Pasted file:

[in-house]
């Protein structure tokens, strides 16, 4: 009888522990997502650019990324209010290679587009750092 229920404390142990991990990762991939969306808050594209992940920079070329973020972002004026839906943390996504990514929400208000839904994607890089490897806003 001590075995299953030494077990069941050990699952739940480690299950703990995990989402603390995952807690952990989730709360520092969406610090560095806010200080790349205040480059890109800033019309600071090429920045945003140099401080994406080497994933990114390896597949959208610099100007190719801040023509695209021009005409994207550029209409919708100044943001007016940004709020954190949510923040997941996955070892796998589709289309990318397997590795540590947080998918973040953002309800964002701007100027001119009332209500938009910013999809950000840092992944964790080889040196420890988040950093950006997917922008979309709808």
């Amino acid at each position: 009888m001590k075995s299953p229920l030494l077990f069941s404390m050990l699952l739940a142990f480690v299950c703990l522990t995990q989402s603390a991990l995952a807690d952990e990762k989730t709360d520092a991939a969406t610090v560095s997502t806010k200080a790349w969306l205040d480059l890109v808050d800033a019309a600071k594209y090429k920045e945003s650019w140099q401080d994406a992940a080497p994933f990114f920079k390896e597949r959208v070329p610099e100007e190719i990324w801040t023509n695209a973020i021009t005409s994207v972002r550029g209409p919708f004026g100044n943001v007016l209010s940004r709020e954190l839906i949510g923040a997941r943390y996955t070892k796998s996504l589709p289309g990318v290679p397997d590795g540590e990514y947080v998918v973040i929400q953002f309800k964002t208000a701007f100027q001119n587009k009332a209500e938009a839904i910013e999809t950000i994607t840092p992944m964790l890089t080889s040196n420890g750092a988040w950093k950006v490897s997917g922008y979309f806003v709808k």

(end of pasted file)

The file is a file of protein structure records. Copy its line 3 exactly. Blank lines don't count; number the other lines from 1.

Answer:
């Amino acid at each position: 009888m001590k075995s299953p229920l030494l077990f069941s404390m050990l699952l739940a142990f480690v299950c703990l522990t995990q989402s603390a991990l995952a807690d952990e990762k989730t709360d520092a991939a969406t610090v560095s997502t806010k200080a790349w969306l205040d480059l890109v808050d800033a019309a600071k594209y090429k920045e945003s650019w140099q401080d994406a992940a080497p994933f990114f920079k390896e597949r959208v070329p610099e100007e190719i990324w801040t023509n695209a973020i021009t005409s994207v972002r550029g209409p919708f004026g100044n943001v007016l209010s940004r709020e954190l839906i949510g923040a997941r943390y996955t070892k796998s996504l589709p289309g990318v290679p397997d590795g540590e990514y947080v998918v973040i929400q953002f309800k964002t208000a701007f100027q001119n587009k009332a209500e938009a839904i910013e999809t950000i994607t840092p992944m964790l890089t080889s040196n420890g750092a988040w950093k950006v490897s997917g922008y979309f806003v709808k």